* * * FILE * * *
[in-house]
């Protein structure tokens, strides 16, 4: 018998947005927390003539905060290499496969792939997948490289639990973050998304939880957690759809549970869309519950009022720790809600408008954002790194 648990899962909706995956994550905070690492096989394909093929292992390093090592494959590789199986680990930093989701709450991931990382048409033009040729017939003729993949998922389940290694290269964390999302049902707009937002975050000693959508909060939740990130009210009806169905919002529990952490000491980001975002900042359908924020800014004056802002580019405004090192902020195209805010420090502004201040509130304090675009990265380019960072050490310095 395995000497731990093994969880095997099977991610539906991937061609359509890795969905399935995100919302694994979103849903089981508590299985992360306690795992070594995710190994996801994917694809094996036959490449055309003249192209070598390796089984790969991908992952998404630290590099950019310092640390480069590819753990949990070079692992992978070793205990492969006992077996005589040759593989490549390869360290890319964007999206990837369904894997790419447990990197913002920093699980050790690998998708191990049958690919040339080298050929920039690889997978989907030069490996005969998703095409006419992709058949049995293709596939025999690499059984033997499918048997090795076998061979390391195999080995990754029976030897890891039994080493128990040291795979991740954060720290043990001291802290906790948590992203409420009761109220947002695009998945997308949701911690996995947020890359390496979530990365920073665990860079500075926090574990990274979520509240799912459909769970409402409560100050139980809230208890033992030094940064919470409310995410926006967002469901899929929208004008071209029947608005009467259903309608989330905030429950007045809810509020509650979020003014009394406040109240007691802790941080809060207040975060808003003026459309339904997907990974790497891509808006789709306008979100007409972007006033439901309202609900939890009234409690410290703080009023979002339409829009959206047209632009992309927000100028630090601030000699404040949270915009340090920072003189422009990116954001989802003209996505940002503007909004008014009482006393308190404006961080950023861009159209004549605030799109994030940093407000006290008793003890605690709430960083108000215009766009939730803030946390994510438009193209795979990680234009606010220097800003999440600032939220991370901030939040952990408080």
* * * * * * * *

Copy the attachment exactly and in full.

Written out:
[in-house]
């Protein structure tokens, strides 16, 4: 018998947005927390003539905060290499496969792939997948490289639990973050998304939880957690759809549970869309519950009022720790809600408008954002790194 648990899962909706995956994550905070690492096989394909093929292992390093090592494959590789199986680990930093989701709450991931990382048409033009040729017939003729993949998922389940290694290269964390999302049902707009937002975050000693959508909060939740990130009210009806169905919002529990952490000491980001975002900042359908924020800014004056802002580019405004090192902020195209805010420090502004201040509130304090675009990265380019960072050490310095 395995000497731990093994969880095997099977991610539906991937061609359509890795969905399935995100919302694994979103849903089981508590299985992360306690795992070594995710190994996801994917694809094996036959490449055309003249192209070598390796089984790969991908992952998404630290590099950019310092640390480069590819753990949990070079692992992978070793205990492969006992077996005589040759593989490549390869360290890319964007999206990837369904894997790419447990990197913002920093699980050790690998998708191990049958690919040339080298050929920039690889997978989907030069490996005969998703095409006419992709058949049995293709596939025999690499059984033997499918048997090795076998061979390391195999080995990754029976030897890891039994080493128990040291795979991740954060720290043990001291802290906790948590992203409420009761109220947002695009998945997308949701911690996995947020890359390496979530990365920073665990860079500075926090574990990274979520509240799912459909769970409402409560100050139980809230208890033992030094940064919470409310995410926006967002469901899929929208004008071209029947608005009467259903309608989330905030429950007045809810509020509650979020003014009394406040109240007691802790941080809060207040975060808003003026459309339904997907990974790497891509808006789709306008979100007409972007006033439901309202609900939890009234409690410290703080009023979002339409829009959206047209632009992309927000100028630090601030000699404040949270915009340090920072003189422009990116954001989802003209996505940002503007909004008014009482006393308190404006961080950023861009159209004549605030799109994030940093407000006290008793003890605690709430960083108000215009766009939730803030946390994510438009193209795979990680234009606010220097800003999440600032939220991370901030939040952990408080």